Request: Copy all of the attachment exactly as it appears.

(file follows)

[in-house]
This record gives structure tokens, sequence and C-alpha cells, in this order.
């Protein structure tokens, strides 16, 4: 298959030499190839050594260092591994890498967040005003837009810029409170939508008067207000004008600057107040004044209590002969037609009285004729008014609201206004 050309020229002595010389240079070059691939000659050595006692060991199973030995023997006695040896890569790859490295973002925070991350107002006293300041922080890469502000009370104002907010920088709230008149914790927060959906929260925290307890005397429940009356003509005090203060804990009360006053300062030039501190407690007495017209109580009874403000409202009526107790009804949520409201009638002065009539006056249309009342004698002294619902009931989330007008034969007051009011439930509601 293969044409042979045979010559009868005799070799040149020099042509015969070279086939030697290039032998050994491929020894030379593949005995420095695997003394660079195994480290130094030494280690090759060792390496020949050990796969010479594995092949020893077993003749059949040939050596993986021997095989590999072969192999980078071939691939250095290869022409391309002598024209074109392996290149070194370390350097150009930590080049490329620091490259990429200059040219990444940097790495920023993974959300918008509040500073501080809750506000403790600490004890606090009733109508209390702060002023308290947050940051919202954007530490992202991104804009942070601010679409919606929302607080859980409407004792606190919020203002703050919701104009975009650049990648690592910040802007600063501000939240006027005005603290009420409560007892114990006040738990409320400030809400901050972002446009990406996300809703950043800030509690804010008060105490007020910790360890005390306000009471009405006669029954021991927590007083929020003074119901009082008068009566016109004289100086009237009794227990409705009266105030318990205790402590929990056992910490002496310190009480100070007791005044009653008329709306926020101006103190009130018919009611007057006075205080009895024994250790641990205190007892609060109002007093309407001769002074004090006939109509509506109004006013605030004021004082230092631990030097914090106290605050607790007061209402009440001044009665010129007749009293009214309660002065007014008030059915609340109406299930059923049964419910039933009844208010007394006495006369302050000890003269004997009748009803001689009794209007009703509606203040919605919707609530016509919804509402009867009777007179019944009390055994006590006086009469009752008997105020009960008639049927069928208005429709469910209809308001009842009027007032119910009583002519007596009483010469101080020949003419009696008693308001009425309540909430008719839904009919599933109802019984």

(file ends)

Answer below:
[in-house]
This record gives structure tokens, sequence and C-alpha cells, in this order.
């Protein structure tokens, strides 16, 4: 298959030499190839050594260092591994890498967040005003837009810029409170939508008067207000004008600057107040004044209590002969037609009285004729008014609201206004 050309020229002595010389240079070059691939000659050595006692060991199973030995023997006695040896890569790859490295973002925070991350107002006293300041922080890469502000009370104002907010920088709230008149914790927060959906929260925290307890005397429940009356003509005090203060804990009360006053300062030039501190407690007495017209109580009874403000409202009526107790009804949520409201009638002065009539006056249309009342004698002294619902009931989330007008034969007051009011439930509601 293969044409042979045979010559009868005799070799040149020099042509015969070279086939030697290039032998050994491929020894030379593949005995420095695997003394660079195994480290130094030494280690090759060792390496020949050990796969010479594995092949020893077993003749059949040939050596993986021997095989590999072969192999980078071939691939250095290869022409391309002598024209074109392996290149070194370390350097150009930590080049490329620091490259990429200059040219990444940097790495920023993974959300918008509040500073501080809750506000403790600490004890606090009733109508209390702060002023308290947050940051919202954007530490992202991104804009942070601010679409919606929302607080859980409407004792606190919020203002703050919701104009975009650049990648690592910040802007600063501000939240006027005005603290009420409560007892114990006040738990409320400030809400901050972002446009990406996300809703950043800030509690804010008060105490007020910790360890005390306000009471009405006669029954021991927590007083929020003074119901009082008068009566016109004289100086009237009794227990409705009266105030318990205790402590929990056992910490002496310190009480100070007791005044009653008329709306926020101006103190009130018919009611007057006075205080009895024994250790641990205190007892609060109002007093309407001769002074004090006939109509509506109004006013605030004021004082230092631990030097914090106290605050607790007061209402009440001044009665010129007749009293009214309660002065007014008030059915609340109406299930059923049964419910039933009844208010007394006495006369302050000890003269004997009748009803001689009794209007009703509606203040919605919707609530016509919804509402009867009777007179019944009390055994006590006086009469009752008997105020009960008639049927069928208005429709469910209809308001009842009027007032119910009583002519007596009483010469101080020949003419009696008693308001009425309540909430008719839904009919599933109802019984």